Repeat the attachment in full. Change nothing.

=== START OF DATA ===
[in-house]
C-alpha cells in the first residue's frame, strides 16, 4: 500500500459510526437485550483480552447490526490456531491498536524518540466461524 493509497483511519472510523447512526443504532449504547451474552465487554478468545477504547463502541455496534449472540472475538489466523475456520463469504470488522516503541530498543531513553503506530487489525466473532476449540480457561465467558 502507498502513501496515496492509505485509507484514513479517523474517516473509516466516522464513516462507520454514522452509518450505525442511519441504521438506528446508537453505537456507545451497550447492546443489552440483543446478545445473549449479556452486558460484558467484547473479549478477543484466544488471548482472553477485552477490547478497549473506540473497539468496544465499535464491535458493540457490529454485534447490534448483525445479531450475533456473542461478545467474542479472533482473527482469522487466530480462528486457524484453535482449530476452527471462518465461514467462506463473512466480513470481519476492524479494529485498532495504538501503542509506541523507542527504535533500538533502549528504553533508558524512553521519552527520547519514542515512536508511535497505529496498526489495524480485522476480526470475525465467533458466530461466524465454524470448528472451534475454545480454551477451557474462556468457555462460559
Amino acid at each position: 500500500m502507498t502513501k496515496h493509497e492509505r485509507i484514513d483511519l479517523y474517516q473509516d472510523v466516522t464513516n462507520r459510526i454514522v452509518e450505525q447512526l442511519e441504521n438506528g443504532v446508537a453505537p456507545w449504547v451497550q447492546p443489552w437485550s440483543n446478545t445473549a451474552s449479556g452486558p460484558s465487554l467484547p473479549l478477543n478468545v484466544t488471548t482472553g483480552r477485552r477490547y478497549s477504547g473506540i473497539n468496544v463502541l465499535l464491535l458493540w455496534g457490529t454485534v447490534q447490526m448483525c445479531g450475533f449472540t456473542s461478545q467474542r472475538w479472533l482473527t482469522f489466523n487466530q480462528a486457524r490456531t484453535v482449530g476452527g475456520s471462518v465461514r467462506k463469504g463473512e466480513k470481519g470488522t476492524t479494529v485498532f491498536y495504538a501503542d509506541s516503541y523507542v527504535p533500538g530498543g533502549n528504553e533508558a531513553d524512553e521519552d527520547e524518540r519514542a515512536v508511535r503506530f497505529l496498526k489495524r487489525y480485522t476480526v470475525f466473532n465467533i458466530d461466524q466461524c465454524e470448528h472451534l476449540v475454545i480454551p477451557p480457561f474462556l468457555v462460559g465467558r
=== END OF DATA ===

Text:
[in-house]
C-alpha cells in the first residue's frame, strides 16, 4: 500500500459510526437485550483480552447490526490456531491498536524518540466461524 493509497483511519472510523447512526443504532449504547451474552465487554478468545477504547463502541455496534449472540472475538489466523475456520463469504470488522516503541530498543531513553503506530487489525466473532476449540480457561465467558 502507498502513501496515496492509505485509507484514513479517523474517516473509516466516522464513516462507520454514522452509518450505525442511519441504521438506528446508537453505537456507545451497550447492546443489552440483543446478545445473549449479556452486558460484558467484547473479549478477543484466544488471548482472553477485552477490547478497549473506540473497539468496544465499535464491535458493540457490529454485534447490534448483525445479531450475533456473542461478545467474542479472533482473527482469522487466530480462528486457524484453535482449530476452527471462518465461514467462506463473512466480513470481519476492524479494529485498532495504538501503542509506541523507542527504535533500538533502549528504553533508558524512553521519552527520547519514542515512536508511535497505529496498526489495524480485522476480526470475525465467533458466530461466524465454524470448528472451534475454545480454551477451557474462556468457555462460559
Amino acid at each position: 500500500m502507498t502513501k496515496h493509497e492509505r485509507i484514513d483511519l479517523y474517516q473509516d472510523v466516522t464513516n462507520r459510526i454514522v452509518e450505525q447512526l442511519e441504521n438506528g443504532v446508537a453505537p456507545w449504547v451497550q447492546p443489552w437485550s440483543n446478545t445473549a451474552s449479556g452486558p460484558s465487554l467484547p473479549l478477543n478468545v484466544t488471548t482472553g483480552r477485552r477490547y478497549s477504547g473506540i473497539n468496544v463502541l465499535l464491535l458493540w455496534g457490529t454485534v447490534q447490526m448483525c445479531g450475533f449472540t456473542s461478545q467474542r472475538w479472533l482473527t482469522f489466523n487466530q480462528a486457524r490456531t484453535v482449530g476452527g475456520s471462518v465461514r467462506k463469504g463473512e466480513k470481519g470488522t476492524t479494529v485498532f491498536y495504538a501503542d509506541s516503541y523507542v527504535p533500538g530498543g533502549n528504553e533508558a531513553d524512553e521519552d527520547e524518540r519514542a515512536v508511535r503506530f497505529l496498526k489495524r487489525y480485522t476480526v470475525f466473532n465467533i458466530d461466524q466461524c465454524e470448528h472451534l476449540v475454545i480454551p477451557p480457561f474462556l468457555v462460559g465467558r